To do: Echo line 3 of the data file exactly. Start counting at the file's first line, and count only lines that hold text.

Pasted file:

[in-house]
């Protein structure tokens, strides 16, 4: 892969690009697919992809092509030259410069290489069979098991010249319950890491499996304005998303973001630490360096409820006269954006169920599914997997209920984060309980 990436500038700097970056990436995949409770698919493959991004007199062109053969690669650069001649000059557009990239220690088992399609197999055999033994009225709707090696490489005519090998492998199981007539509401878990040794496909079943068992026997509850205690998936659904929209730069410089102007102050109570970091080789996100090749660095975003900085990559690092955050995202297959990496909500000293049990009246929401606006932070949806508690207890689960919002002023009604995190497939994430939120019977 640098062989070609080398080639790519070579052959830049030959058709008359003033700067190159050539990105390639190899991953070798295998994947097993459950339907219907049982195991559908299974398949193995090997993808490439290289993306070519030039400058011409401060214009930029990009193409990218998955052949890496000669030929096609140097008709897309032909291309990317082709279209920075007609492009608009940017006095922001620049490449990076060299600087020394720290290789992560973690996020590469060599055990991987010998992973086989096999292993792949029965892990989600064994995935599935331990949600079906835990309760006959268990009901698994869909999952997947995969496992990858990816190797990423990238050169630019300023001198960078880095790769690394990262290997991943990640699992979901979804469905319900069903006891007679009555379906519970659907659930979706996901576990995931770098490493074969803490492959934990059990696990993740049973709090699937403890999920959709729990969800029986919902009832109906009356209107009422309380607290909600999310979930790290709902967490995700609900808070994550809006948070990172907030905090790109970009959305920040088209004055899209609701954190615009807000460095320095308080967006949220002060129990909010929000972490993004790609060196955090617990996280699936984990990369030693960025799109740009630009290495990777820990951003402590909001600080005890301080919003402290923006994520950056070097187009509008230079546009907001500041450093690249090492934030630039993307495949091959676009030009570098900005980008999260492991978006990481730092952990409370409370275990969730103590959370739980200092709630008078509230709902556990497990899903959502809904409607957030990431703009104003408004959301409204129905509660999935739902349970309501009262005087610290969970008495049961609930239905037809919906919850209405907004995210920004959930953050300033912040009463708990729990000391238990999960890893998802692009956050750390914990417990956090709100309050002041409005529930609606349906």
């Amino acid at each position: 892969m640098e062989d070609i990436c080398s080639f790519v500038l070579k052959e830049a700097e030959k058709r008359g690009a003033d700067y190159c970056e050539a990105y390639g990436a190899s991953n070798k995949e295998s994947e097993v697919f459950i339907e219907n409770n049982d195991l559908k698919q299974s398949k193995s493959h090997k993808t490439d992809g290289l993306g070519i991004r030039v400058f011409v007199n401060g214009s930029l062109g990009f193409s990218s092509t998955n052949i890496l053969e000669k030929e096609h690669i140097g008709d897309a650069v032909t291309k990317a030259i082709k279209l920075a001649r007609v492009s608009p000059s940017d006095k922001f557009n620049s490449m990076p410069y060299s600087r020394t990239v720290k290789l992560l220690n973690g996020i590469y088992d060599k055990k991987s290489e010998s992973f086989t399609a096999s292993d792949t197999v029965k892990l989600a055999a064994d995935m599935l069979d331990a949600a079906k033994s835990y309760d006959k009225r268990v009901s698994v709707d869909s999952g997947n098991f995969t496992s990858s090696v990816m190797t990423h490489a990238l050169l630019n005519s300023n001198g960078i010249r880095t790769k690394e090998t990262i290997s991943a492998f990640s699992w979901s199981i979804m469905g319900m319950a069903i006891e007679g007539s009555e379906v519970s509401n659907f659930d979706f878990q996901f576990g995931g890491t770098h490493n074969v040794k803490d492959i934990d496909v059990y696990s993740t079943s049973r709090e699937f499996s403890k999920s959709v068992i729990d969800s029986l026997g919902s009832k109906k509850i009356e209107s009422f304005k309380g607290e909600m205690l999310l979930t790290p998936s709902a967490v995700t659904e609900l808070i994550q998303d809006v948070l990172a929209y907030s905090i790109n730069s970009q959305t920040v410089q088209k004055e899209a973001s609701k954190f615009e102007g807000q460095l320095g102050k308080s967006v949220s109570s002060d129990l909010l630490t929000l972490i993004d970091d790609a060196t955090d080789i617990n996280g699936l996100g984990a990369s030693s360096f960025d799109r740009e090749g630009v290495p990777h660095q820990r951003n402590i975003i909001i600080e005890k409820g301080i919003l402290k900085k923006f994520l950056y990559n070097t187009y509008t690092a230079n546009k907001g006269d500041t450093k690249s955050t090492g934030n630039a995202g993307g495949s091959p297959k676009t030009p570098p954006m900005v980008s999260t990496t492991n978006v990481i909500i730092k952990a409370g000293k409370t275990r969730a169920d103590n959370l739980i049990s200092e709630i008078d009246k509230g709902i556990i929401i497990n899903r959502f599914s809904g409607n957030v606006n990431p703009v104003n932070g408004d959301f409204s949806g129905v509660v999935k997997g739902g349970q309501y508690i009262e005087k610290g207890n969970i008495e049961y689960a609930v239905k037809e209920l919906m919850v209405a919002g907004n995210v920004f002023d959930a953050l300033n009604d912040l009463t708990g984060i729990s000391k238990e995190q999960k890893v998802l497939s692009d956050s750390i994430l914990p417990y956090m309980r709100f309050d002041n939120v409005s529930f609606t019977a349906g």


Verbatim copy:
């Amino acid at each position: 892969m640098e062989d070609i990436c080398s080639f790519v500038l070579k052959e830049a700097e030959k058709r008359g690009a003033d700067y190159c970056e050539a990105y390639g990436a190899s991953n070798k995949e295998s994947e097993v697919f459950i339907e219907n409770n049982d195991l559908k698919q299974s398949k193995s493959h090997k993808t490439d992809g290289l993306g070519i991004r030039v400058f011409v007199n401060g214009s930029l062109g990009f193409s990218s092509t998955n052949i890496l053969e000669k030929e096609h690669i140097g008709d897309a650069v032909t291309k990317a030259i082709k279209l920075a001649r007609v492009s608009p000059s940017d006095k922001f557009n620049s490449m990076p410069y060299s600087r020394t990239v720290k290789l992560l220690n973690g996020i590469y088992d060599k055990k991987s290489e010998s992973f086989t399609a096999s292993d792949t197999v029965k892990l989600a055999a064994d995935m599935l069979d331990a949600a079906k033994s835990y309760d006959k009225r268990v009901s698994v709707d869909s999952g997947n098991f995969t496992s990858s090696v990816m190797t990423h490489a990238l050169l630019n005519s300023n001198g960078i010249r880095t790769k690394e090998t990262i290997s991943a492998f990640s699992w979901s199981i979804m469905g319900m319950a069903i006891e007679g007539s009555e379906v519970s509401n659907f659930d979706f878990q996901f576990g995931g890491t770098h490493n074969v040794k803490d492959i934990d496909v059990y696990s993740t079943s049973r709090e699937f499996s403890k999920s959709v068992i729990d969800s029986l026997g919902s009832k109906k509850i009356e209107s009422f304005k309380g607290e909600m205690l999310l979930t790290p998936s709902a967490v995700t659904e609900l808070i994550q998303d809006v948070l990172a929209y907030s905090i790109n730069s970009q959305t920040v410089q088209k004055e899209a973001s609701k954190f615009e102007g807000q460095l320095g102050k308080s967006v949220s109570s002060d129990l909010l630490t929000l972490i993004d970091d790609a060196t955090d080789i617990n996280g699936l996100g984990a990369s030693s360096f960025d799109r740009e090749g630009v290495p990777h660095q820990r951003n402590i975003i909001i600080e005890k409820g301080i919003l402290k900085k923006f994520l950056y990559n070097t187009y509008t690092a230079n546009k907001g006269d500041t450093k690249s955050t090492g934030n630039a995202g993307g495949s091959p297959k676009t030009p570098p954006m900005v980008s999260t990496t492991n978006v990481i909500i730092k952990a409370g000293k409370t275990r969730a169920d103590n959370l739980i049990s200092e709630i008078d009246k509230g709902i556990i929401i497990n899903r959502f599914s809904g409607n957030v606006n990431p703009v104003n932070g408004d959301f409204s949806g129905v509660v999935k997997g739902g349970q309501y508690i009262e005087k610290g207890n969970i008495e049961y689960a609930v239905k037809e209920l919906m919850v209405a919002g907004n995210v920004f002023d959930a953050l300033n009604d912040l009463t708990g984060i729990s000391k238990e995190q999960k890893v998802l497939s692009d956050s750390i994430l914990p417990y956090m309980r709100f309050d002041n939120v409005s529930f609606t019977a349906g």